Residents stand up for themselves at Oakland City Council Meeting

During the Public Safety Hearing of the Oakland City Council, I was able to see true democracy in action. It warmed my heart.

Over 40 members of the public signed up to speak against gang injunctions that are currently being established against gang members in North Oakland and are reportedly getting ready to start in the Fruitvale District.

Last summer, in response to the demands of local residents and businesses, a judge ordered the disruption of gang activities in the North Oakland community. A series of violent crimes within the area have been attributed to the North Side Oakland (NSO) gang, in particular the May 2009 murder of Charles Davis, and the killing of two innocent bystanders Todd Perea and Floyd Ross. (Read a story about NSO crimes in North Oakland here.)

The City Attorney, John Ross asked the judge to restrict the actions of the gang and forcing them to obey the following rules:

  • not to associate with other named gang members
  • not to assault, confront or intimidate witnesses
  • not to possess firearms or other weapons
  • no drugs
  • follow curfew
  • no trespassing and no further gang recruitment. (read more about the injunction here)

Sounds harmless enough, right? Well according to witnesses at the Public Safety hearing, these actions are causing quite a bit of harm and they also aren’t working.

See a slide show of the Public Safety Hearing below:


Residents from North Oakland and Fruitvale told stories of homes being raided and friends and family members being harassed. They expressed fear of cops and not having any peace in their community. The injunctions which are supposed to be directed towards specifically named individuals, are according to speakers, being used against innocent bystanders who just happen to live in the area (and are minorities).

Attorneys Michael Siegal, and Jose Luis Fuentes, brought witnesses from Fruitvale and North Oakland to speak, but also spoke themselves. They noted that John Russo apparently acted without the City Council’s input, and requested that the issue be put on the Public Safety Commission’s agenda for further review. In the end, the committee president, Pat Kernighan from District 2, requested a report be made to look into these allegations to be completed in about a month and asked residents to submit their comments via email.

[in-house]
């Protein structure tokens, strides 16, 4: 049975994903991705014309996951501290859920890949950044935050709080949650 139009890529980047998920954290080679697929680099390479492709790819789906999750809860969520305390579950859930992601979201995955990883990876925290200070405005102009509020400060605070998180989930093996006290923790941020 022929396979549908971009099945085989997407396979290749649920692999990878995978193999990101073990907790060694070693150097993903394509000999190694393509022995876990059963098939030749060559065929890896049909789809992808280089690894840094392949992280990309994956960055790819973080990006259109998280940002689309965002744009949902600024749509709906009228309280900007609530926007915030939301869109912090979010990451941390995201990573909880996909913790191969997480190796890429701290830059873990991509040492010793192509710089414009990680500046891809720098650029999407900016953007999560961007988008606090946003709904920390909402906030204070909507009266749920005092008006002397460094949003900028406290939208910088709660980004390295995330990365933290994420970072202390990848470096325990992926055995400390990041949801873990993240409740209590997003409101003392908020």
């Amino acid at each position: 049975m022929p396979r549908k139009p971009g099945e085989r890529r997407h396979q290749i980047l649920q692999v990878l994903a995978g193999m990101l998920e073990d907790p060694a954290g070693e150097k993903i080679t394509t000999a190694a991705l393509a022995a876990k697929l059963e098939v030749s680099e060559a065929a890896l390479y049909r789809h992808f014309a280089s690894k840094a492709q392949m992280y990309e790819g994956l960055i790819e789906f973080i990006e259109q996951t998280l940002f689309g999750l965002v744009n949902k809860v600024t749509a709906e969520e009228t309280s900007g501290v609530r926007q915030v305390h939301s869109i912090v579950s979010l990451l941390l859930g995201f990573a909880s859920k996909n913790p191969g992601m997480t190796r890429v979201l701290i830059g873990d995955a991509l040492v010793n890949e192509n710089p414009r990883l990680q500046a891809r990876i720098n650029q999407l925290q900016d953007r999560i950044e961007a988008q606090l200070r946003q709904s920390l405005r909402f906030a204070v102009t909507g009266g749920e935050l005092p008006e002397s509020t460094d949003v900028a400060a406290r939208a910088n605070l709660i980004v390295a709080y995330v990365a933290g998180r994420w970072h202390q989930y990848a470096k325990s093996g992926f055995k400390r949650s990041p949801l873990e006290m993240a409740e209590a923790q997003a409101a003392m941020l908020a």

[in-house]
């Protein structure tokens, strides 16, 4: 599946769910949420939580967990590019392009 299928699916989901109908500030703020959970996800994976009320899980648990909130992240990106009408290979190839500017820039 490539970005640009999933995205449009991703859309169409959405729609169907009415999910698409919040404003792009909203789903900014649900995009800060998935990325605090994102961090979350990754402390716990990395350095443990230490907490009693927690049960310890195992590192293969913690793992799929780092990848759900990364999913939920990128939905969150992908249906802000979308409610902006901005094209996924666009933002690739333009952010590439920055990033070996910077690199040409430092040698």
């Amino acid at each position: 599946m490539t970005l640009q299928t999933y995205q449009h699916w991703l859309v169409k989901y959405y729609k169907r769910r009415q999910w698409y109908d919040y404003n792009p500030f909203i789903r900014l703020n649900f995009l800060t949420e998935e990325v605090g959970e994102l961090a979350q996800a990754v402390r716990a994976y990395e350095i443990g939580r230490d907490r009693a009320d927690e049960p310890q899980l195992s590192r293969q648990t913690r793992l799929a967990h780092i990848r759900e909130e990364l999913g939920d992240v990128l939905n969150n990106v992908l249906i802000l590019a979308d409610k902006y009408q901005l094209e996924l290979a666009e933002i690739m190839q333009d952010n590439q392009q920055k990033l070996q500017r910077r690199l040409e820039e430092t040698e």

The city and police should do all it can to ensure the safety of the public by reducing crime and gang activity. The gang injunctions seem like a viable solution towards the problem, however it seems that local police are taking enforcement too far. I don’t know all of the facts of this situation, neither does the city council until this report is in their hands.

However, I do admire the residents who came together and tried to do something about the problem. Young  and old came before the council to speak. All too often I hear people complain about the city, the government and the police, yet do little to take an active part in making change. Regardless of the outcome, being a witness to the passion in the room renewed my faith in community action.

I sincerely hope that others can follow in their example. Imagine the change that could take place!

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